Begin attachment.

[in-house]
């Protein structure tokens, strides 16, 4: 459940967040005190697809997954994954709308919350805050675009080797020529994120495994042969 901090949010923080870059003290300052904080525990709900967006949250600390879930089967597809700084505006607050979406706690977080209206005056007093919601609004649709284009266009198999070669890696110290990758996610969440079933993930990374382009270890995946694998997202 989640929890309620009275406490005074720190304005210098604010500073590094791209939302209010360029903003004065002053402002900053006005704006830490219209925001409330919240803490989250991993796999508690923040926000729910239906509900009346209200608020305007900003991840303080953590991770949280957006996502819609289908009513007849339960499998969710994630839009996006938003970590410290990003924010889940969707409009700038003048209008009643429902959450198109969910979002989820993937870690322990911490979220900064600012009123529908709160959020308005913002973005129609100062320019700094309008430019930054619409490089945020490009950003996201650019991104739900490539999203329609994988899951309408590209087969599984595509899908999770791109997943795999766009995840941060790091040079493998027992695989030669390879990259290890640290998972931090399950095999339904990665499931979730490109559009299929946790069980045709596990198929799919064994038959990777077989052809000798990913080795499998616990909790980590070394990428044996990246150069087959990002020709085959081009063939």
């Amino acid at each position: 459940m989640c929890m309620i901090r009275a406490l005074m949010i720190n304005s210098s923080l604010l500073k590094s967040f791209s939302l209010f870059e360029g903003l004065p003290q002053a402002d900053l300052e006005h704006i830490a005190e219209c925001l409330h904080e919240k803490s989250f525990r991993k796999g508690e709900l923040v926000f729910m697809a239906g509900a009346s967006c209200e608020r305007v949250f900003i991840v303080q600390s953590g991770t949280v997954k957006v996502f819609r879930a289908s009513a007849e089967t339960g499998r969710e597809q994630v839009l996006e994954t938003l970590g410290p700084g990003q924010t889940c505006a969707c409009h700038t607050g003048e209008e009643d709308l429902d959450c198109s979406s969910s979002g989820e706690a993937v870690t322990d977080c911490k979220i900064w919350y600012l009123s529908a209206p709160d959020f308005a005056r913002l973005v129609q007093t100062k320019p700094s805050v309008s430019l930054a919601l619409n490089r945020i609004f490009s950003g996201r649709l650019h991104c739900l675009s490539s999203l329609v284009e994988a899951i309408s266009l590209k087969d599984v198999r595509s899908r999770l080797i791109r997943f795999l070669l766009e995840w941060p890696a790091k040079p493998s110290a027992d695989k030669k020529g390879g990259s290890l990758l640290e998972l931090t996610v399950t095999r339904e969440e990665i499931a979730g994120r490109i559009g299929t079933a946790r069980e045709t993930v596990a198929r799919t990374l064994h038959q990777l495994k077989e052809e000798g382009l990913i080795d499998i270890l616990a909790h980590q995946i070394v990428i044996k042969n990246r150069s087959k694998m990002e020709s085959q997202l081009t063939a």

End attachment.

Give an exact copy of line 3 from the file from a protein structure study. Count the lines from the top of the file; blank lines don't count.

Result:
């Amino acid at each position: 459940m989640c929890m309620i901090r009275a406490l005074m949010i720190n304005s210098s923080l604010l500073k590094s967040f791209s939302l209010f870059e360029g903003l004065p003290q002053a402002d900053l300052e006005h704006i830490a005190e219209c925001l409330h904080e919240k803490s989250f525990r991993k796999g508690e709900l923040v926000f729910m697809a239906g509900a009346s967006c209200e608020r305007v949250f900003i991840v303080q600390s953590g991770t949280v997954k957006v996502f819609r879930a289908s009513a007849e089967t339960g499998r969710e597809q994630v839009l996006e994954t938003l970590g410290p700084g990003q924010t889940c505006a969707c409009h700038t607050g003048e209008e009643d709308l429902d959450c198109s979406s969910s979002g989820e706690a993937v870690t322990d977080c911490k979220i900064w919350y600012l009123s529908a209206p709160d959020f308005a005056r913002l973005v129609q007093t100062k320019p700094s805050v309008s430019l930054a919601l619409n490089r945020i609004f490009s950003g996201r649709l650019h991104c739900l675009s490539s999203l329609v284009e994988a899951i309408s266009l590209k087969d599984v198999r595509s899908r999770l080797i791109r997943f795999l070669l766009e995840w941060p890696a790091k040079p493998s110290a027992d695989k030669k020529g390879g990259s290890l990758l640290e998972l931090t996610v399950t095999r339904e969440e990665i499931a979730g994120r490109i559009g299929t079933a946790r069980e045709t993930v596990a198929r799919t990374l064994h038959q990777l495994k077989e052809e000798g382009l990913i080795d499998i270890l616990a909790h980590q995946i070394v990428i044996k042969n990246r150069s087959k694998m990002e020709s085959q997202l081009t063939a």